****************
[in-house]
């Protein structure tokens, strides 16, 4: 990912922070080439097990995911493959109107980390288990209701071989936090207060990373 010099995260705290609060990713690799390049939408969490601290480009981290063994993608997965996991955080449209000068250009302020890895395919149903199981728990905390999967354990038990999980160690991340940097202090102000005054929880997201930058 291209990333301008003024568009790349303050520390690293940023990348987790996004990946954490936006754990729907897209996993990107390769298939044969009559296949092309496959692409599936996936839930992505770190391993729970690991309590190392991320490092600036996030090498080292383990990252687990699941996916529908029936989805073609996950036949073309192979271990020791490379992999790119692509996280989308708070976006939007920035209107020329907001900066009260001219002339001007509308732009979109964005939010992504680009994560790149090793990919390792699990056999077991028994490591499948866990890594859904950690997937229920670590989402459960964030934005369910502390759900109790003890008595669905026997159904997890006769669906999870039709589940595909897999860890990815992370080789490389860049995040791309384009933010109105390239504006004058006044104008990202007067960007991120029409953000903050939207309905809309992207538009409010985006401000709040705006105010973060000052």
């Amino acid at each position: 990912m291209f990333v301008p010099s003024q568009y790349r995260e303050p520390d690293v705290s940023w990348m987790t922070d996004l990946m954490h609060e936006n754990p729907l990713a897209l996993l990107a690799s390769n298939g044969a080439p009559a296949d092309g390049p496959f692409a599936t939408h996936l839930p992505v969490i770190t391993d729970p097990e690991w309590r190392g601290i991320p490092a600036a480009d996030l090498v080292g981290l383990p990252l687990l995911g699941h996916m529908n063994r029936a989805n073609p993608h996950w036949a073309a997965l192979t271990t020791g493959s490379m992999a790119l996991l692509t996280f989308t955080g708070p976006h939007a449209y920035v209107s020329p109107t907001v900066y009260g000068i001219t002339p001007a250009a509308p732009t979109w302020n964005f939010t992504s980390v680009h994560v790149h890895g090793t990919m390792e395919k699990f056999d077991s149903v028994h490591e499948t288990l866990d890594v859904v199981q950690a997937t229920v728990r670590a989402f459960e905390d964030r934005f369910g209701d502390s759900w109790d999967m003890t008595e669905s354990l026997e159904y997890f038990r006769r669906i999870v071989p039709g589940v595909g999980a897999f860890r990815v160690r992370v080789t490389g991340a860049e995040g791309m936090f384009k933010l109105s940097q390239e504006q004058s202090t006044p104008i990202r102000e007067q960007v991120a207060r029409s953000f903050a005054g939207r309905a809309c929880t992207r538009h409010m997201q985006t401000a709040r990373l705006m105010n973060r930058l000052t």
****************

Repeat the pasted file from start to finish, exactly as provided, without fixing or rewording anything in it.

[in-house]
């Protein structure tokens, strides 16, 4: 990912922070080439097990995911493959109107980390288990209701071989936090207060990373 010099995260705290609060990713690799390049939408969490601290480009981290063994993608997965996991955080449209000068250009302020890895395919149903199981728990905390999967354990038990999980160690991340940097202090102000005054929880997201930058 291209990333301008003024568009790349303050520390690293940023990348987790996004990946954490936006754990729907897209996993990107390769298939044969009559296949092309496959692409599936996936839930992505770190391993729970690991309590190392991320490092600036996030090498080292383990990252687990699941996916529908029936989805073609996950036949073309192979271990020791490379992999790119692509996280989308708070976006939007920035209107020329907001900066009260001219002339001007509308732009979109964005939010992504680009994560790149090793990919390792699990056999077991028994490591499948866990890594859904950690997937229920670590989402459960964030934005369910502390759900109790003890008595669905026997159904997890006769669906999870039709589940595909897999860890990815992370080789490389860049995040791309384009933010109105390239504006004058006044104008990202007067960007991120029409953000903050939207309905809309992207538009409010985006401000709040705006105010973060000052």
């Amino acid at each position: 990912m291209f990333v301008p010099s003024q568009y790349r995260e303050p520390d690293v705290s940023w990348m987790t922070d996004l990946m954490h609060e936006n754990p729907l990713a897209l996993l990107a690799s390769n298939g044969a080439p009559a296949d092309g390049p496959f692409a599936t939408h996936l839930p992505v969490i770190t391993d729970p097990e690991w309590r190392g601290i991320p490092a600036a480009d996030l090498v080292g981290l383990p990252l687990l995911g699941h996916m529908n063994r029936a989805n073609p993608h996950w036949a073309a997965l192979t271990t020791g493959s490379m992999a790119l996991l692509t996280f989308t955080g708070p976006h939007a449209y920035v209107s020329p109107t907001v900066y009260g000068i001219t002339p001007a250009a509308p732009t979109w302020n964005f939010t992504s980390v680009h994560v790149h890895g090793t990919m390792e395919k699990f056999d077991s149903v028994h490591e499948t288990l866990d890594v859904v199981q950690a997937t229920v728990r670590a989402f459960e905390d964030r934005f369910g209701d502390s759900w109790d999967m003890t008595e669905s354990l026997e159904y997890f038990r006769r669906i999870v071989p039709g589940v595909g999980a897999f860890r990815v160690r992370v080789t490389g991340a860049e995040g791309m936090f384009k933010l109105s940097q390239e504006q004058s202090t006044p104008i990202r102000e007067q960007v991120a207060r029409s953000f903050a005054g939207r309905a809309c929880t992207r538009h409010m997201q985006t401000a709040r990373l705006m105010n973060r930058l000052t």